Why do I so love the score of A Little Night Music? Is it because I love a waltz? Well, I do. In the olden days, waltzing backstage was my way of loosening up before going onstage.

The other reason I love Stephen Sondheim’s score to A Little Night Music is that -- I believe -- the structure of a waltz throughout the play freed him to write creative melodies and lyrics in this his most heartfelt play. Yes, the lyrics and characters are terribly clever and witty, but they are also utterly ruled by their feelings, not their minds. In a Sondheim play. It’s marvelous.

I did not see the original cast of this production earlier this year, so no comparisons would be appropriate. The only comparison I can make is to the original cast recording I’ve been listening to and singing along with for decades.

I miss the orchestra.

This is not to say that the tiny group of musicians led by Music Director Rob Bowman isn’t a good deal more than competent, but that lush sound the glamorous life deserves is missing.

Moving on: The Quintet as Overture (and later Greek Chorus, except much funnier) is just marvelous:

  • Stephen R. Buntrock
  • Sara Jean Ford
  • Betsy Morgan
  • Jane Paterson
  • Kevin David Thomas

And of course we look at them and imagine who’s understudying whom. The opening is clever, explaining how this single set will serve all scenes equally, and it does. It’s efficient and discreetly attractive, parts of it opening and closing and expanding and reflecting as needed. No need to try to sing this set, it gave all focus to the humans onstage – who were rather drably attired (with the obvious exception of Desirée), but this was of no consequence to me. Set, lights, costumes, sound design, all of this was inconspicuous enough to make sure our focus was entirely on the story being told, the hearts being stolen, the hearts being broken, and those smiles of a summer night – as explained by Madame Armfeldt, first a smile for the very young, who know nothing; next, a smile for fools, who know too little; and finally a smile for the old, those who know too much.

Based on Ingmar Bergman’s 1956 film, Smiles of a Summer Night, the play is set in the turn of the last century (that is, 1800s into 1900s) in Sweden, where the summer nights last either much too long or never long enough. Hugh Wheeler fashioned a straightforward and farcical story and book of love missed, love lost, love mistaken; the foibles and foolishness of men and women; and the wisdom of little girls and very old women.

A Little Night Music is a delightful musical play. Trevor Nunn’s production in this its second incarnation moves surely through three hours only marred by the uncomfortable seats at the Walter Kerr Theatre.

This production is an import from the Menier Chocolate Factory, but the only actor from across the Pond is Alexander Hanson as Frederik Egerman, lawyer, lover, and foolish husband of a child bride. This actor is a gift. His voice is true and clear and lovely, his timing hilarious, his face expressive -- he’s having a wonderful time and so are we. His Frederik is charming, and his child bride a nitwit.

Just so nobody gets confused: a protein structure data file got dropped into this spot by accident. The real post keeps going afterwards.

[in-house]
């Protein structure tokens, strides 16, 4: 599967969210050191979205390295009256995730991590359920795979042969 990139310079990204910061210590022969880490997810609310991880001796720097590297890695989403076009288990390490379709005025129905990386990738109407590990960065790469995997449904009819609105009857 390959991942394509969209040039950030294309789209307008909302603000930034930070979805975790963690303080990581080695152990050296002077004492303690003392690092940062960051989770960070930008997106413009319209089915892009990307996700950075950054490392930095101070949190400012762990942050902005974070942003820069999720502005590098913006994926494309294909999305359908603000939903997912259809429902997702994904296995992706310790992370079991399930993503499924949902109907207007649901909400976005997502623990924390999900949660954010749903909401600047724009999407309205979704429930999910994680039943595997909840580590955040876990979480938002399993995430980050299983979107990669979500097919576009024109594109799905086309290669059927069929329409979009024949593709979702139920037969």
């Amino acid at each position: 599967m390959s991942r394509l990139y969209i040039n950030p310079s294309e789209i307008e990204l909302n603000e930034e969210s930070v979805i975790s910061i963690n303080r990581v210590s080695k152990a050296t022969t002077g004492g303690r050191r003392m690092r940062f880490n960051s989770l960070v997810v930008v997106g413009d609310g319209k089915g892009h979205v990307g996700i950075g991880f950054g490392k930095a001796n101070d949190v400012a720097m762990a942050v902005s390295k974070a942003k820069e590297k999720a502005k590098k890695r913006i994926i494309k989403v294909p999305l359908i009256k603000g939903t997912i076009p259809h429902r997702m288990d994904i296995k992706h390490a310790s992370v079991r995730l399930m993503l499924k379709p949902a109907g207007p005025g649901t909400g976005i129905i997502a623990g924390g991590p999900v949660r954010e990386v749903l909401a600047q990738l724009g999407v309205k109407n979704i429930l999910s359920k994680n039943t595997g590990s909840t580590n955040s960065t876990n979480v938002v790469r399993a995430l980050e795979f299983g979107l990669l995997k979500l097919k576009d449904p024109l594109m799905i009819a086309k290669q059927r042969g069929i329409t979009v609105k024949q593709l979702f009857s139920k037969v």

Ramona Mallory sings Anne Egerman (wait, Mallory? The original cast included Victoria Mallory as Anne. Hmm.). She’s adorable, she’s a coquette, she’s a ninny, taunting Henrik and Frederik unknowingly. Her voice is sweet and clear and her journey totally believable.

And Henrik, Frederik’s son from a previous marriage, smitten with God, sex, and his stepmother. Ah, choices, choices. Henrik’s essence is expressed in his line about the music he plays – “It isn’t gloomy. It’s profound.” He is sorrowfully played by Hunter Ryan Herdlicka, who bows the cello competently, and makes the third in one of my favorite numbers ever – that is, the combination of Frederik’s “Now,” Anne’s “Soon,” and his own hilarious “Later.” Each song alone is brilliant, revelatory of character and setting up the story of the Egerman family. The joining of the three monologues in counterpoint has always delighted me.

A few years back I had the good fortune to see Patty Lupone as Mama Rose in “Gypsy,” and the extra bit of luck to see Leigh Ann Larkin as “Dainty June.” Well Dainty June is all growed up here as Petra, the raunchy serving girl to the Egerman household, and totally inappropriate confidante to Anne. She’s quite delightful in Act I’s closer, “A Weekend in the Country,” but her second act should-be-showstopper, “The Miller’s Son,” was rather disappointing. Larkin and the musicians were not in sync, and she appeared to be doing an overly choreographed (rather puerile, really) act instead of singing the song to us.

Katherine McNamara played little Frederika on the night I saw the play. A marvelous voice came out of this little girl, although I could hear her “Acting” most of the time. She’ll grow out of that, won’t she?

The absurd Dragoon, lover of Desirée Armfeldt, Count Carl-Magnus Malcolm could be a tin soldier, but happily Aaron Lazar not only sings beautifully, he’s funny. He plays the chauvinist fool awfully well, singing “In Praise of Women” marvelously, then fools us into a laugh. Delightful.

Then came Erin Davie as Countess Charlotte Malcolm, the Dragoon’s long-suffering wife, who happens to have a sister who was the classmate of Anne….which lead us to the brilliant duet, “Every Day a Little Death.” Davie’s voice is resonant and deep, her acting sensitive, her characterization of this pained, loving/hating woman is gorgeous. I quite adored her. In fact, hers was my favorite performance in the play.

Say what?

I didn’t actually know that until I wrote it. She was certainly my favorite female performance. Davie had not a single wrong note, literally or figuratively. She delighted me every moment she was on stage. Joy.